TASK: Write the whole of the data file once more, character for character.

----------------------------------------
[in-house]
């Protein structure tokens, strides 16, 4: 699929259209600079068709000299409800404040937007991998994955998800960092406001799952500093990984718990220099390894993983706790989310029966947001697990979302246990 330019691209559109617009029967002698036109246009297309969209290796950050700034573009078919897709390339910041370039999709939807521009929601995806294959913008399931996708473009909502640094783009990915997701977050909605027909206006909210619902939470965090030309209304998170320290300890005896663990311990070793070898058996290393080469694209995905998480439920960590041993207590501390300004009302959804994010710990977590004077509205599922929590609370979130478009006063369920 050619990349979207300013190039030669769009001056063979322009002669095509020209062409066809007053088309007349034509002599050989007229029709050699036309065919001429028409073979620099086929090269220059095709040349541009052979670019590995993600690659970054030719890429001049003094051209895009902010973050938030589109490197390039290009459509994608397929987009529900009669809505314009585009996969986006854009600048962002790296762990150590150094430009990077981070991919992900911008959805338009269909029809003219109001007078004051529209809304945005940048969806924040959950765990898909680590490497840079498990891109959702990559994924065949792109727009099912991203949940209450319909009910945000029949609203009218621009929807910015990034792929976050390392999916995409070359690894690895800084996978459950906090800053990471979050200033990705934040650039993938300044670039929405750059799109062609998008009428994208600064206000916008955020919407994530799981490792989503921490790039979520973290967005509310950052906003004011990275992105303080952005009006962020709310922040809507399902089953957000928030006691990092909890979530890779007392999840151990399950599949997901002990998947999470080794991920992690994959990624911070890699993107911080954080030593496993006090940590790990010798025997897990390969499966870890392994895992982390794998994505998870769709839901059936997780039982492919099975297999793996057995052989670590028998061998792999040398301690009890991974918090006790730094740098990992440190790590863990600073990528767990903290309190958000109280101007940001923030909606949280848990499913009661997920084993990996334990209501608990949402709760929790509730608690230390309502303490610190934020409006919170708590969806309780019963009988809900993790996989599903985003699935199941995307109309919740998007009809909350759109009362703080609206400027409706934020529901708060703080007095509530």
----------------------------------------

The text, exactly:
[in-house]
């Protein structure tokens, strides 16, 4: 699929259209600079068709000299409800404040937007991998994955998800960092406001799952500093990984718990220099390894993983706790989310029966947001697990979302246990 330019691209559109617009029967002698036109246009297309969209290796950050700034573009078919897709390339910041370039999709939807521009929601995806294959913008399931996708473009909502640094783009990915997701977050909605027909206006909210619902939470965090030309209304998170320290300890005896663990311990070793070898058996290393080469694209995905998480439920960590041993207590501390300004009302959804994010710990977590004077509205599922929590609370979130478009006063369920 050619990349979207300013190039030669769009001056063979322009002669095509020209062409066809007053088309007349034509002599050989007229029709050699036309065919001429028409073979620099086929090269220059095709040349541009052979670019590995993600690659970054030719890429001049003094051209895009902010973050938030589109490197390039290009459509994608397929987009529900009669809505314009585009996969986006854009600048962002790296762990150590150094430009990077981070991919992900911008959805338009269909029809003219109001007078004051529209809304945005940048969806924040959950765990898909680590490497840079498990891109959702990559994924065949792109727009099912991203949940209450319909009910945000029949609203009218621009929807910015990034792929976050390392999916995409070359690894690895800084996978459950906090800053990471979050200033990705934040650039993938300044670039929405750059799109062609998008009428994208600064206000916008955020919407994530799981490792989503921490790039979520973290967005509310950052906003004011990275992105303080952005009006962020709310922040809507399902089953957000928030006691990092909890979530890779007392999840151990399950599949997901002990998947999470080794991920992690994959990624911070890699993107911080954080030593496993006090940590790990010798025997897990390969499966870890392994895992982390794998994505998870769709839901059936997780039982492919099975297999793996057995052989670590028998061998792999040398301690009890991974918090006790730094740098990992440190790590863990600073990528767990903290309190958000109280101007940001923030909606949280848990499913009661997920084993990996334990209501608990949402709760929790509730608690230390309502303490610190934020409006919170708590969806309780019963009988809900993790996989599903985003699935199941995307109309919740998007009809909350759109009362703080609206400027409706934020529901708060703080007095509530």